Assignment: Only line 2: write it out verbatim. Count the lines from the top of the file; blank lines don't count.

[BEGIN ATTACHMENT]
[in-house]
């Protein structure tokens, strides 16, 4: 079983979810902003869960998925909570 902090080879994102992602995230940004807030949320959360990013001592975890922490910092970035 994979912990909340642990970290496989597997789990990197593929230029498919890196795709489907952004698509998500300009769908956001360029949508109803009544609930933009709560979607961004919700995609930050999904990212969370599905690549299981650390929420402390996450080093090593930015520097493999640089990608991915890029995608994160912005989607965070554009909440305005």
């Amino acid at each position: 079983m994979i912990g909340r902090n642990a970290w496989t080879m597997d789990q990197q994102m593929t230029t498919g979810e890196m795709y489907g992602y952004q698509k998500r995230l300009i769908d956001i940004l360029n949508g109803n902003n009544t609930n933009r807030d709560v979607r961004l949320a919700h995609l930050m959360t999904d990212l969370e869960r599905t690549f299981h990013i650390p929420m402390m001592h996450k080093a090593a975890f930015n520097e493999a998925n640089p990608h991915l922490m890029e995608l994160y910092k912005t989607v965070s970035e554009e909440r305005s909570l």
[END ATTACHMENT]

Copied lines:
């Protein structure tokens, strides 16, 4: 079983979810902003869960998925909570 902090080879994102992602995230940004807030949320959360990013001592975890922490910092970035 994979912990909340642990970290496989597997789990990197593929230029498919890196795709489907952004698509998500300009769908956001360029949508109803009544609930933009709560979607961004919700995609930050999904990212969370599905690549299981650390929420402390996450080093090593930015520097493999640089990608991915890029995608994160912005989607965070554009909440305005």